Learning from Failure: Why Risk It? - International Coaching Federation
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Learning from Failure: Why Risk It?

Posted by Jane Brotchie, CPCC, ACC | August 23, 2018 | Comments (1)

Today my social media feed shows a flurry of motivational slogans urging me to embrace and celebrate failure: “Failure: It’s the best way to learn,” “Failure is success if we learn from it,” “Failure builds character.” All very well in theory, but how do we support our clients to find the courage and self-belief to fail, to learn and to move on?

Mindset Theory: Dispelling the Myths

The “learning from failure” meme stems in part from Carol Dweck’s work on fixed and growth mindsets. Dweck’s research with school children found that those children who were praised for their intelligence and believed their talents were innate and fixed would avoid failure at all costs and choose less demanding tasks; whereas, those who were praised for effort and persistence saw failure as an opportunity to improve and grow—and chose more challenging tasks.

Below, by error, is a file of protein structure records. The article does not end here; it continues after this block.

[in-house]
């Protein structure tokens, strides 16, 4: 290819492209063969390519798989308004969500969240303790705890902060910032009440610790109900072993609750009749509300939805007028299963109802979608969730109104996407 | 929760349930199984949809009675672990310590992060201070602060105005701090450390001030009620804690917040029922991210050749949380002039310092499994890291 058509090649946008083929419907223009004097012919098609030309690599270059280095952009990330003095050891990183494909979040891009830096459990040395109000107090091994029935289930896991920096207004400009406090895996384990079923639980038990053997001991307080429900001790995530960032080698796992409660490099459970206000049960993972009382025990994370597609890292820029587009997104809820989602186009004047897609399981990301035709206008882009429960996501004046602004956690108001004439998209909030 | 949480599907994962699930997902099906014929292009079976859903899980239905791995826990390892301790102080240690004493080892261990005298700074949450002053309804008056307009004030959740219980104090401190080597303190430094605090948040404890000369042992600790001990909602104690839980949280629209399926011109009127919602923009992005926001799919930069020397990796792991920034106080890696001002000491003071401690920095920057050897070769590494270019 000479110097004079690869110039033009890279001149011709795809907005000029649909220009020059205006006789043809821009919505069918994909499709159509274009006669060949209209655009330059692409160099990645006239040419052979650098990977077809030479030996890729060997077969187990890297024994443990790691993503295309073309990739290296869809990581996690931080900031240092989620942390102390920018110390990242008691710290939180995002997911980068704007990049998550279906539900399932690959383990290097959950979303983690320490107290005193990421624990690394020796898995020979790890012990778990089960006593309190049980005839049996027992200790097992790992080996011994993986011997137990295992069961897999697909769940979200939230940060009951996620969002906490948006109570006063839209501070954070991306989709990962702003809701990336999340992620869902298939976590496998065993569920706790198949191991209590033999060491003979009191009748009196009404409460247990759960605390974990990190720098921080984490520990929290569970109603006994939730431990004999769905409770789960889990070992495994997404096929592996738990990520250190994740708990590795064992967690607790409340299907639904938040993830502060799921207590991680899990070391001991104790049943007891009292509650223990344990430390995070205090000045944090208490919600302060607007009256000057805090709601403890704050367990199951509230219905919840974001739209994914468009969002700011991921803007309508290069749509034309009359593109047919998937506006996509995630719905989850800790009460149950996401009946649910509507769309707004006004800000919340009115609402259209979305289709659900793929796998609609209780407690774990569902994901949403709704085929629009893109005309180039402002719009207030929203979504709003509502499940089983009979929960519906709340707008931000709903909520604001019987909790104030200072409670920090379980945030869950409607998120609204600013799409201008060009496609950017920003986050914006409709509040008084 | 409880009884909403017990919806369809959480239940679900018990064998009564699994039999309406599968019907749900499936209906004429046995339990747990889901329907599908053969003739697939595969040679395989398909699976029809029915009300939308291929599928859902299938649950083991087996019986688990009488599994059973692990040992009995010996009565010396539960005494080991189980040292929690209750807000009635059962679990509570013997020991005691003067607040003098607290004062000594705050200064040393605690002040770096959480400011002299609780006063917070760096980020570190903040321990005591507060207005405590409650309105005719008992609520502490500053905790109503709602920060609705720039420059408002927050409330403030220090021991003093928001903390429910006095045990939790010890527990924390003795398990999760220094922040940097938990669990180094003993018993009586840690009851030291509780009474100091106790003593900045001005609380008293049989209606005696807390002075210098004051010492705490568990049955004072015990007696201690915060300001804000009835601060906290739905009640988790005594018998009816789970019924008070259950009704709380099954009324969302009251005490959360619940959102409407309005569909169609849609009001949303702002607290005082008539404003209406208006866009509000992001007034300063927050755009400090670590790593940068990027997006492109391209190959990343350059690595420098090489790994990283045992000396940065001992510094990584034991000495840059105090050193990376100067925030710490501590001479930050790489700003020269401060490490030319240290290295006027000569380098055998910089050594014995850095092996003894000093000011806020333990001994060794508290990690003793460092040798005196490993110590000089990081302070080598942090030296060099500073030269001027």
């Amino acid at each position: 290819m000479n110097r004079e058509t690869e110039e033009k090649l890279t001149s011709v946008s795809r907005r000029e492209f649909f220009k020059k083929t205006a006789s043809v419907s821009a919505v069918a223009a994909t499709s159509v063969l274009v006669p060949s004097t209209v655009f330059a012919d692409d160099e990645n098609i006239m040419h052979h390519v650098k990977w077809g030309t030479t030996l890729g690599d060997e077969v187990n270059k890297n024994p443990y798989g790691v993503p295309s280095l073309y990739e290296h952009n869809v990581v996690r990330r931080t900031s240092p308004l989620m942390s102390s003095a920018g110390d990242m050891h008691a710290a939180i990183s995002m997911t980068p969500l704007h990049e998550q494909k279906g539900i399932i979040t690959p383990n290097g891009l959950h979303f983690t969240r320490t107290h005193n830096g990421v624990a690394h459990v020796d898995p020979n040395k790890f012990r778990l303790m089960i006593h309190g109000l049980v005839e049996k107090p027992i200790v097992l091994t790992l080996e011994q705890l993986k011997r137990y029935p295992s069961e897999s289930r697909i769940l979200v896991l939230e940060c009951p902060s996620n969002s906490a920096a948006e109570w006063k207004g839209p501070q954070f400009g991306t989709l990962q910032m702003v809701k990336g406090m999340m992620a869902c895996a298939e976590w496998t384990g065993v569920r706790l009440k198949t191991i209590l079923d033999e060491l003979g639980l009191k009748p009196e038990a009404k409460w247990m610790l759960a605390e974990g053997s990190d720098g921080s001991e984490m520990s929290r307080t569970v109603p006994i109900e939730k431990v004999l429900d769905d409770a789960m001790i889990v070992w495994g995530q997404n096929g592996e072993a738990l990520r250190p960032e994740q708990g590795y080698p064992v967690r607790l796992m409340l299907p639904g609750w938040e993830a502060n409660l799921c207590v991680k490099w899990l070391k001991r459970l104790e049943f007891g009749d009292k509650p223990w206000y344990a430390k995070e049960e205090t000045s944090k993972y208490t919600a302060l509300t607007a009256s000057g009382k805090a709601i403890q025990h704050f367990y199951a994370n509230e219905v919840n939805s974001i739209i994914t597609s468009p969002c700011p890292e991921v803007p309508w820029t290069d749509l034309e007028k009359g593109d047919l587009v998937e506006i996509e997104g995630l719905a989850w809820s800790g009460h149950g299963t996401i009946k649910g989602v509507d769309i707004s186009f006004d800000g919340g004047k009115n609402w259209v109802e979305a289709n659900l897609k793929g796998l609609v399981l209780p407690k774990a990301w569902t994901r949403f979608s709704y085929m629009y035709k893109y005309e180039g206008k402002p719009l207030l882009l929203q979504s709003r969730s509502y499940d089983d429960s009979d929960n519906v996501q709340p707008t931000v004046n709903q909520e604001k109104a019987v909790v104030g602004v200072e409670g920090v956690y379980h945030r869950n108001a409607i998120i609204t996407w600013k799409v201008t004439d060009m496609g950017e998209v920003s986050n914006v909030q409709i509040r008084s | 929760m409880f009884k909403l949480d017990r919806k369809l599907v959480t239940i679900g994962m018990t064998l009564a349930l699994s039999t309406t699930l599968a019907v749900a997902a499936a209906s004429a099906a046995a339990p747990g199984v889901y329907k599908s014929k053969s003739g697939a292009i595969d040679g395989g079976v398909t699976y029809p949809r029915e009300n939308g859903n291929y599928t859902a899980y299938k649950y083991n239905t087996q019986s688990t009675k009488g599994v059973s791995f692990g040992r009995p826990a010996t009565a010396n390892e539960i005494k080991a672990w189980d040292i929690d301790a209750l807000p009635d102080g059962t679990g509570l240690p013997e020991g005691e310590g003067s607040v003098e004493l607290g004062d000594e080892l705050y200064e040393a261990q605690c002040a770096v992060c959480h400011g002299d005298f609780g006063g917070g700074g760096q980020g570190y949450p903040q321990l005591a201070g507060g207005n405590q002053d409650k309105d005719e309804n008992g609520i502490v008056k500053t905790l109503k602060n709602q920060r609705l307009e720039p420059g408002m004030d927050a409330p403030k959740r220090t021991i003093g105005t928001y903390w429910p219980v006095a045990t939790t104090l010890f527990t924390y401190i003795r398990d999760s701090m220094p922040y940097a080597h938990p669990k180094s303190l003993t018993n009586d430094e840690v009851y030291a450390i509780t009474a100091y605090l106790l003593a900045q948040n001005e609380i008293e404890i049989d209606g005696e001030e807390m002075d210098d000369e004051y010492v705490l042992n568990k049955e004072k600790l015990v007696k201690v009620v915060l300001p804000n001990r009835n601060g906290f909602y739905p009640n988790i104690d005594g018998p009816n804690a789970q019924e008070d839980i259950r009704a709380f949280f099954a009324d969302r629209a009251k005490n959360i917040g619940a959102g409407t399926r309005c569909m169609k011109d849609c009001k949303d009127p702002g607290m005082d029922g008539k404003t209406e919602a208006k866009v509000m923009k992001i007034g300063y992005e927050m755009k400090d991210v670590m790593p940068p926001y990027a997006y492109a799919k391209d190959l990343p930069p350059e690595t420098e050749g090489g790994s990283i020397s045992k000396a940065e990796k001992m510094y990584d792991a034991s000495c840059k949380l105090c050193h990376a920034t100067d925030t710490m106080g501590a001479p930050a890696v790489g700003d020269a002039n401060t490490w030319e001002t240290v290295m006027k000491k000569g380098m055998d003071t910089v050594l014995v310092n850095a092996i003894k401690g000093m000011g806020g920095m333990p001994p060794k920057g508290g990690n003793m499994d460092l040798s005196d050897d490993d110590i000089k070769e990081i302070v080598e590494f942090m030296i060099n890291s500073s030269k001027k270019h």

You’ll find growth mindset referenced in many professional development programs; the appeal of the concept has crossed disciplines from educational theory to business, through leadership development to coaching. These ideas speak to my own work in coaching clients to step out of fixed perspectives and helping them to believe in the possibility of growth. I’ve followed, with interest, the backlash against Dweck’s findings and her defense of what she calls the “false mindset.” If we adopt mindset theory into our coaching, it’s important to understand two misconceptions that are commonly repeated.

Mindset Myth #1: Praise the Effort, Not the Outcome

Many proponents of growth mindset have taken Dweck’s work to mean that what is most important in developing a growth mindset is to praise a person’s effort, not the outcome. Dweck says that’s not it. Instead, she explains in a 2016 interview in The Atlantic (my italics): “Praise the effort that led to the outcome or learning progress; tie the praise to it. It’s not just effort, but strategy…so support the student in finding another strategy. “